Many people don’t know about CPTSD, and even mental health professionals often misdiagnose it as another condition (such as a personality disorder). We’re here to talk about it.
Let’s learn about the basics of CPTSD from our experts in Geneva.
What is CPTSD?
CPTSD is a trauma-based anxiety condition.
CPTSD is the result of long-term trauma. Often, this trauma is cumulative, meaning that it isn’t always “intense” or obvious as a traumatic event, but because it continues over time, it still results in a mental health condition.
It is not a distinct condition in the DSM-5 yet, but that doesn’t mean that therapists and psychiatrists from the Geneva area and beyond don’t spend a lot of time working with CPTSD patients.
The symptoms of CPTSD are similar to those of PTSD, but CPSTD comes with extra symptoms.
People with CPTSD have trouble with emotional control. They may struggle with normal emotional responses, even for everyday events. It’s not uncommon for people with CPTSD to struggle with suicidal thoughts and have angry outbursts.
People with CPTSD often struggle with interpersonal relationships between family members, friends, and romantic partners. This is often due to distrust and an overwhelming sense of impending doom.
They often have a negative self-view, and they may deal with depersonalization.
PTSD vs CPTSD
So, what’s the difference between PTSD and CPTSD?
Many Geneva mental health professionals, and those around the world, choose to lump these two conditions together. The symptoms and treatment methods are similar enough that this shouldn’t harm most CPTSD patients, but there are still distinctions in the conditions.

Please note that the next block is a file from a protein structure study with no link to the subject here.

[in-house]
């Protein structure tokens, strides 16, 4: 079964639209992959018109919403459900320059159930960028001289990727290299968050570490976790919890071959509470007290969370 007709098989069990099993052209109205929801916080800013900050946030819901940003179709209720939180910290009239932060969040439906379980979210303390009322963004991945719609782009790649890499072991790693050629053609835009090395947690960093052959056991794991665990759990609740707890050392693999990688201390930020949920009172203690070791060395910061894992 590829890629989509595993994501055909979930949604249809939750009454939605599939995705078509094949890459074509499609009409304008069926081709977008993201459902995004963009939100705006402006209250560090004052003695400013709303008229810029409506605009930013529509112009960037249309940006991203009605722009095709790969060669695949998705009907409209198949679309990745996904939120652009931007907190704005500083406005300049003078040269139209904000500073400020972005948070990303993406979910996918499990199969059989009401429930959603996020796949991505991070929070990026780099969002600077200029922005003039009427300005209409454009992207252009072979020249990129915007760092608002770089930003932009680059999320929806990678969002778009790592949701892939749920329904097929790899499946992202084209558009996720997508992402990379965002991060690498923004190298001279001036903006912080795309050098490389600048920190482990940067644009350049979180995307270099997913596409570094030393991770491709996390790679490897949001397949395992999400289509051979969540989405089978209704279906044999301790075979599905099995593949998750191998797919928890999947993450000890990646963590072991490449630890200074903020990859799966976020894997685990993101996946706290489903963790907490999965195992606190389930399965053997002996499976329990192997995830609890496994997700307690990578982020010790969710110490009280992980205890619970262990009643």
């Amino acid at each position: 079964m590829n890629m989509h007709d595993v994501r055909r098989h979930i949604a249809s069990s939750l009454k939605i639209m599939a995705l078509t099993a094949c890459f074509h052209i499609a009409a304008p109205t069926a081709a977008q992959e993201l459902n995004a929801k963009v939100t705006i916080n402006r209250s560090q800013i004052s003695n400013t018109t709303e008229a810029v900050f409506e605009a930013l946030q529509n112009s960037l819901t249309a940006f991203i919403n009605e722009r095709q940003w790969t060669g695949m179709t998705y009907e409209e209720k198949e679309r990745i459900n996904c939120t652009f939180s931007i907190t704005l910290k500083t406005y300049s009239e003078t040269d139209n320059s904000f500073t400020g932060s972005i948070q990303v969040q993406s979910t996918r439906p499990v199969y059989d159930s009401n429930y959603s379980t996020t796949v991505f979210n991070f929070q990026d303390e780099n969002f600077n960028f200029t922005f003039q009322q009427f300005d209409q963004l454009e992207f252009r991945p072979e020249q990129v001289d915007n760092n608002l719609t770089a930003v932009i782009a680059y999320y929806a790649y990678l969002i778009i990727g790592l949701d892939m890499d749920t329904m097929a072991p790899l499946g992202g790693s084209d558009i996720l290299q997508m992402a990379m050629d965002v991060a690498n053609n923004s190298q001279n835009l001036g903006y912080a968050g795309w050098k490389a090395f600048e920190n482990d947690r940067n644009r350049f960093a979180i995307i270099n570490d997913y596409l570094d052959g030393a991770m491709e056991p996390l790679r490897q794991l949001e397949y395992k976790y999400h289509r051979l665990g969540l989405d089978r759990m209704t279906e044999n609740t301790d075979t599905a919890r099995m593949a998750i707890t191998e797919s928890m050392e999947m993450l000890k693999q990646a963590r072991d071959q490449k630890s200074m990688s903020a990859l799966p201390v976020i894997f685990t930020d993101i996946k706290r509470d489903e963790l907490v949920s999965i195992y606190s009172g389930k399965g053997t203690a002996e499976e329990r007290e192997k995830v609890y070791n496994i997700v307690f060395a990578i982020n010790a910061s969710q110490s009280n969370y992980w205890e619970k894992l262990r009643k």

First, CPTSD is due to prolonged trauma. PTSD results from a single traumatic event. Symptoms of CPTSD can be more subtle (though no less harmful) and are more similar to symptoms of other common mental health conditions.
CPTSD can result from almost any long-term traumatic event (even events that may not seem traumatic to people who didn’t experience them). Common causes include:
- Domestic abuse
- Genocide or conflict
There are treatment options for patients with CPTSD, even if the condition isn’t yet well-understood by mental health professionals.
People with CPTSD will want to find a mental health professional who uses trauma-informed practices. They’ll understand the complexities of the disorder and how to treat it in a way that won’t make patients “re-live” the events.
Medication management is popular for CPTSD, but many patients find success with EMDR. EMDR is eye movement desensitization and reprocessing. It’s similar to exposure therapy but in a more controlled environment.
Some people like to add talk therapy, art therapy, and brain-spotting therapy. You may mix and match different treatment styles until you find the right one that works for you.
You Can Heal from Complex Post-Traumatic Stress Disorder with the Help of a Geneva Therapist
Healing from complex post-traumatic stress disorder can feel daunting, but with the right tools and mental health professionals from the Geneva area, you can take your life back.
Are you ready to start healing?
At Braden Counseling Center, our team is ready to help you on your journey toward recovery. Contact us to set up an appointment today.